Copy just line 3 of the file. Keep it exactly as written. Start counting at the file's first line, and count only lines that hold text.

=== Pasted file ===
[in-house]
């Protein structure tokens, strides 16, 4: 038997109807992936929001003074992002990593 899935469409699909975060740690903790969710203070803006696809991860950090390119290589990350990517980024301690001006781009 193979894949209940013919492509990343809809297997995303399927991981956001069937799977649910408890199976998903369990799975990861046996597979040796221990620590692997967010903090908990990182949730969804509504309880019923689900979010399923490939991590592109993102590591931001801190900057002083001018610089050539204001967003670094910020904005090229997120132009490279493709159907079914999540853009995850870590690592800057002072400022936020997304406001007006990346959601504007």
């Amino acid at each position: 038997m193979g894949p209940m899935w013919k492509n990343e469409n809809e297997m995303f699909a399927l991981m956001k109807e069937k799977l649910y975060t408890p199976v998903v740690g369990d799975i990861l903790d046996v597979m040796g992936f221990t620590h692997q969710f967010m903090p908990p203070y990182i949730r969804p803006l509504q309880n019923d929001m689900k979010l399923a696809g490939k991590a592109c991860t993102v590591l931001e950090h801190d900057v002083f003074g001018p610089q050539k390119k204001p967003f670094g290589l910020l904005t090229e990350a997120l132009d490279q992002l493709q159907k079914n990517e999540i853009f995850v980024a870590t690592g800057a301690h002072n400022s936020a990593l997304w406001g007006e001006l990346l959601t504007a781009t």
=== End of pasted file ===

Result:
């Amino acid at each position: 038997m193979g894949p209940m899935w013919k492509n990343e469409n809809e297997m995303f699909a399927l991981m956001k109807e069937k799977l649910y975060t408890p199976v998903v740690g369990d799975i990861l903790d046996v597979m040796g992936f221990t620590h692997q969710f967010m903090p908990p203070y990182i949730r969804p803006l509504q309880n019923d929001m689900k979010l399923a696809g490939k991590a592109c991860t993102v590591l931001e950090h801190d900057v002083f003074g001018p610089q050539k390119k204001p967003f670094g290589l910020l904005t090229e990350a997120l132009d490279q992002l493709q159907k079914n990517e999540i853009f995850v980024a870590t690592g800057a301690h002072n400022s936020a990593l997304w406001g007006e001006l990346l959601t504007a781009t």